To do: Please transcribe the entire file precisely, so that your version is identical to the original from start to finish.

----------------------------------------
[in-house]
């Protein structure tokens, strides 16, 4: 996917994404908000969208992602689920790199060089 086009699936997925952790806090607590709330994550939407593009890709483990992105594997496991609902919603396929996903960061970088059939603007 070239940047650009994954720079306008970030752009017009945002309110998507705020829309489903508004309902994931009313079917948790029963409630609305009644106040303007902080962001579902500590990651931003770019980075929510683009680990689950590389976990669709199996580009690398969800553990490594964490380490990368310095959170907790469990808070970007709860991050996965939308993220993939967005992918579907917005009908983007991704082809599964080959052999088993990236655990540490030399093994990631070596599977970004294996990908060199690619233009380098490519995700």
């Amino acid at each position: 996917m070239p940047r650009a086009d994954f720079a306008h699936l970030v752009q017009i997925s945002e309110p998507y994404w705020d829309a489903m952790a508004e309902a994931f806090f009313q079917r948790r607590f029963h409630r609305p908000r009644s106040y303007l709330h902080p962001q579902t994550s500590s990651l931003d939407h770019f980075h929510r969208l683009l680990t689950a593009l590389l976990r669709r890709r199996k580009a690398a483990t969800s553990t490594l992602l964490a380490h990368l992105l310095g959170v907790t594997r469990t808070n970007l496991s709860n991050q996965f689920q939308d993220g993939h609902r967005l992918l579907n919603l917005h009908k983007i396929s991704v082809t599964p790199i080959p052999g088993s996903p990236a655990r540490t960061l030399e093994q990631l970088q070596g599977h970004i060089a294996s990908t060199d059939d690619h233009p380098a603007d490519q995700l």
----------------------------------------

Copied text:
[in-house]
């Protein structure tokens, strides 16, 4: 996917994404908000969208992602689920790199060089 086009699936997925952790806090607590709330994550939407593009890709483990992105594997496991609902919603396929996903960061970088059939603007 070239940047650009994954720079306008970030752009017009945002309110998507705020829309489903508004309902994931009313079917948790029963409630609305009644106040303007902080962001579902500590990651931003770019980075929510683009680990689950590389976990669709199996580009690398969800553990490594964490380490990368310095959170907790469990808070970007709860991050996965939308993220993939967005992918579907917005009908983007991704082809599964080959052999088993990236655990540490030399093994990631070596599977970004294996990908060199690619233009380098490519995700």
């Amino acid at each position: 996917m070239p940047r650009a086009d994954f720079a306008h699936l970030v752009q017009i997925s945002e309110p998507y994404w705020d829309a489903m952790a508004e309902a994931f806090f009313q079917r948790r607590f029963h409630r609305p908000r009644s106040y303007l709330h902080p962001q579902t994550s500590s990651l931003d939407h770019f980075h929510r969208l683009l680990t689950a593009l590389l976990r669709r890709r199996k580009a690398a483990t969800s553990t490594l992602l964490a380490h990368l992105l310095g959170v907790t594997r469990t808070n970007l496991s709860n991050q996965f689920q939308d993220g993939h609902r967005l992918l579907n919603l917005h009908k983007i396929s991704v082809t599964p790199i080959p052999g088993s996903p990236a655990r540490t960061l030399e093994q990631l970088q070596g599977h970004i060089a294996s990908t060199d059939d690619h233009p380098a603007d490519q995700l």